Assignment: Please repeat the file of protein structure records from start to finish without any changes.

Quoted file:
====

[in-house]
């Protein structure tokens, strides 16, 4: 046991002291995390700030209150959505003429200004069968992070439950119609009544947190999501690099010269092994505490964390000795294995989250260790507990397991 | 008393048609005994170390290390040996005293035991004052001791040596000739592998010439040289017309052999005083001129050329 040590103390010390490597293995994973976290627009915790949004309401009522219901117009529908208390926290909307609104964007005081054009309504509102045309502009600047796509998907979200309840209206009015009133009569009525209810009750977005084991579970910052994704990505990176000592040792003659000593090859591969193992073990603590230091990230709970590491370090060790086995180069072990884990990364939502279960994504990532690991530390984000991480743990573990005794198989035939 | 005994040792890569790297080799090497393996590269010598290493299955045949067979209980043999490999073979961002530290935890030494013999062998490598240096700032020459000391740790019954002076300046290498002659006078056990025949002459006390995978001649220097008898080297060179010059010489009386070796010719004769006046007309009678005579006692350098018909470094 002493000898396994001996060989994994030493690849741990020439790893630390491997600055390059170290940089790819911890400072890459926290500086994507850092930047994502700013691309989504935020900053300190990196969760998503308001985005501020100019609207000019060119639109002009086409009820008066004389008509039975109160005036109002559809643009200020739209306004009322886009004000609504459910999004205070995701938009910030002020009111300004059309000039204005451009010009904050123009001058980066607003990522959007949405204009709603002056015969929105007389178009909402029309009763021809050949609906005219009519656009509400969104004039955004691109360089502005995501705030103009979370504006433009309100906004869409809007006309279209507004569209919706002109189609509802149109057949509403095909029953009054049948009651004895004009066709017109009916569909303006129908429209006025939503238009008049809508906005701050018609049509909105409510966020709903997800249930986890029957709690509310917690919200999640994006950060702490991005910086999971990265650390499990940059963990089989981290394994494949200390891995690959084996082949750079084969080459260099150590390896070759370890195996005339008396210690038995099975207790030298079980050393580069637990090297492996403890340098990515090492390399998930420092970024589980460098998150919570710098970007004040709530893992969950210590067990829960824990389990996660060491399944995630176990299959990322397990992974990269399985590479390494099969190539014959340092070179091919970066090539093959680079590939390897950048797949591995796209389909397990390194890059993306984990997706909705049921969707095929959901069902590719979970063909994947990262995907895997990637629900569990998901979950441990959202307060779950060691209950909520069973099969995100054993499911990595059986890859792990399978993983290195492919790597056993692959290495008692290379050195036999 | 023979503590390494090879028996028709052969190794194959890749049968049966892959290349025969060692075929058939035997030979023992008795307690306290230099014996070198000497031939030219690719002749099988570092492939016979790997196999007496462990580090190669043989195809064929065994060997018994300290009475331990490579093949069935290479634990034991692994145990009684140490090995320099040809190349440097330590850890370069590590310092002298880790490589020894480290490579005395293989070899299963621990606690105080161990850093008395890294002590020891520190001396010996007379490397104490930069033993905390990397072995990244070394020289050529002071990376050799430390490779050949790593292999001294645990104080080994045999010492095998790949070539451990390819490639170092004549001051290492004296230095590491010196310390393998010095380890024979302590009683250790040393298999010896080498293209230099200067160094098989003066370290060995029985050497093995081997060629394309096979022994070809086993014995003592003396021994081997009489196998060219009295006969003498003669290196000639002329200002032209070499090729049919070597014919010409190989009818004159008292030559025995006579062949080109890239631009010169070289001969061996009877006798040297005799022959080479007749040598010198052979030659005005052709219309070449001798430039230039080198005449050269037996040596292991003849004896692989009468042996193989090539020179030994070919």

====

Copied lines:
[in-house]
């Protein structure tokens, strides 16, 4: 046991002291995390700030209150959505003429200004069968992070439950119609009544947190999501690099010269092994505490964390000795294995989250260790507990397991 | 008393048609005994170390290390040996005293035991004052001791040596000739592998010439040289017309052999005083001129050329 040590103390010390490597293995994973976290627009915790949004309401009522219901117009529908208390926290909307609104964007005081054009309504509102045309502009600047796509998907979200309840209206009015009133009569009525209810009750977005084991579970910052994704990505990176000592040792003659000593090859591969193992073990603590230091990230709970590491370090060790086995180069072990884990990364939502279960994504990532690991530390984000991480743990573990005794198989035939 | 005994040792890569790297080799090497393996590269010598290493299955045949067979209980043999490999073979961002530290935890030494013999062998490598240096700032020459000391740790019954002076300046290498002659006078056990025949002459006390995978001649220097008898080297060179010059010489009386070796010719004769006046007309009678005579006692350098018909470094 002493000898396994001996060989994994030493690849741990020439790893630390491997600055390059170290940089790819911890400072890459926290500086994507850092930047994502700013691309989504935020900053300190990196969760998503308001985005501020100019609207000019060119639109002009086409009820008066004389008509039975109160005036109002559809643009200020739209306004009322886009004000609504459910999004205070995701938009910030002020009111300004059309000039204005451009010009904050123009001058980066607003990522959007949405204009709603002056015969929105007389178009909402029309009763021809050949609906005219009519656009509400969104004039955004691109360089502005995501705030103009979370504006433009309100906004869409809007006309279209507004569209919706002109189609509802149109057949509403095909029953009054049948009651004895004009066709017109009916569909303006129908429209006025939503238009008049809508906005701050018609049509909105409510966020709903997800249930986890029957709690509310917690919200999640994006950060702490991005910086999971990265650390499990940059963990089989981290394994494949200390891995690959084996082949750079084969080459260099150590390896070759370890195996005339008396210690038995099975207790030298079980050393580069637990090297492996403890340098990515090492390399998930420092970024589980460098998150919570710098970007004040709530893992969950210590067990829960824990389990996660060491399944995630176990299959990322397990992974990269399985590479390494099969190539014959340092070179091919970066090539093959680079590939390897950048797949591995796209389909397990390194890059993306984990997706909705049921969707095929959901069902590719979970063909994947990262995907895997990637629900569990998901979950441990959202307060779950060691209950909520069973099969995100054993499911990595059986890859792990399978993983290195492919790597056993692959290495008692290379050195036999 | 023979503590390494090879028996028709052969190794194959890749049968049966892959290349025969060692075929058939035997030979023992008795307690306290230099014996070198000497031939030219690719002749099988570092492939016979790997196999007496462990580090190669043989195809064929065994060997018994300290009475331990490579093949069935290479634990034991692994145990009684140490090995320099040809190349440097330590850890370069590590310092002298880790490589020894480290490579005395293989070899299963621990606690105080161990850093008395890294002590020891520190001396010996007379490397104490930069033993905390990397072995990244070394020289050529002071990376050799430390490779050949790593292999001294645990104080080994045999010492095998790949070539451990390819490639170092004549001051290492004296230095590491010196310390393998010095380890024979302590009683250790040393298999010896080498293209230099200067160094098989003066370290060995029985050497093995081997060629394309096979022994070809086993014995003592003396021994081997009489196998060219009295006969003498003669290196000639002329200002032209070499090729049919070597014919010409190989009818004159008292030559025995006579062949080109890239631009010169070289001969061996009877006798040297005799022959080479007749040598010198052979030659005005052709219309070449001798430039230039080198005449050269037996040596292991003849004896692989009468042996193989090539020179030994070919």